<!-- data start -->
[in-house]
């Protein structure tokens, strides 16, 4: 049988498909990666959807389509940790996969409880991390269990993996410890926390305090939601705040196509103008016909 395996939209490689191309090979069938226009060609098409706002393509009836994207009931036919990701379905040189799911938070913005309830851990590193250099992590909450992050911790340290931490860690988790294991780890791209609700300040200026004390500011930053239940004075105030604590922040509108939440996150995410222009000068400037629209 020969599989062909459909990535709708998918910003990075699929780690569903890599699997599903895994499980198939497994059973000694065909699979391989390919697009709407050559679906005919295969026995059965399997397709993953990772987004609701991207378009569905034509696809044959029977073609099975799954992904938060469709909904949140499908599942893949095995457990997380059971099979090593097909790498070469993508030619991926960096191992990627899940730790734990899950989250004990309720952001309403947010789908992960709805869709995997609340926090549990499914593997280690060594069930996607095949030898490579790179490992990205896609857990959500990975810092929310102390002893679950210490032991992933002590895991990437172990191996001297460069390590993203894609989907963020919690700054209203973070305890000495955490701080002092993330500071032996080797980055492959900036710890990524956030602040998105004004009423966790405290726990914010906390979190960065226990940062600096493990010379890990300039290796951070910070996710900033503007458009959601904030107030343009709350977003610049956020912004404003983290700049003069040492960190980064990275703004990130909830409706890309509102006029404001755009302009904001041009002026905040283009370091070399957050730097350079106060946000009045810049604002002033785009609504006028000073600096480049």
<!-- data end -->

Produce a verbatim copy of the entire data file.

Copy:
[in-house]
């Protein structure tokens, strides 16, 4: 049988498909990666959807389509940790996969409880991390269990993996410890926390305090939601705040196509103008016909 395996939209490689191309090979069938226009060609098409706002393509009836994207009931036919990701379905040189799911938070913005309830851990590193250099992590909450992050911790340290931490860690988790294991780890791209609700300040200026004390500011930053239940004075105030604590922040509108939440996150995410222009000068400037629209 020969599989062909459909990535709708998918910003990075699929780690569903890599699997599903895994499980198939497994059973000694065909699979391989390919697009709407050559679906005919295969026995059965399997397709993953990772987004609701991207378009569905034509696809044959029977073609099975799954992904938060469709909904949140499908599942893949095995457990997380059971099979090593097909790498070469993508030619991926960096191992990627899940730790734990899950989250004990309720952001309403947010789908992960709805869709995997609340926090549990499914593997280690060594069930996607095949030898490579790179490992990205896609857990959500990975810092929310102390002893679950210490032991992933002590895991990437172990191996001297460069390590993203894609989907963020919690700054209203973070305890000495955490701080002092993330500071032996080797980055492959900036710890990524956030602040998105004004009423966790405290726990914010906390979190960065226990940062600096493990010379890990300039290796951070910070996710900033503007458009959601904030107030343009709350977003610049956020912004404003983290700049003069040492960190980064990275703004990130909830409706890309509102006029404001755009302009904001041009002026905040283009370091070399957050730097350079106060946000009045810049604002002033785009609504006028000073600096480049």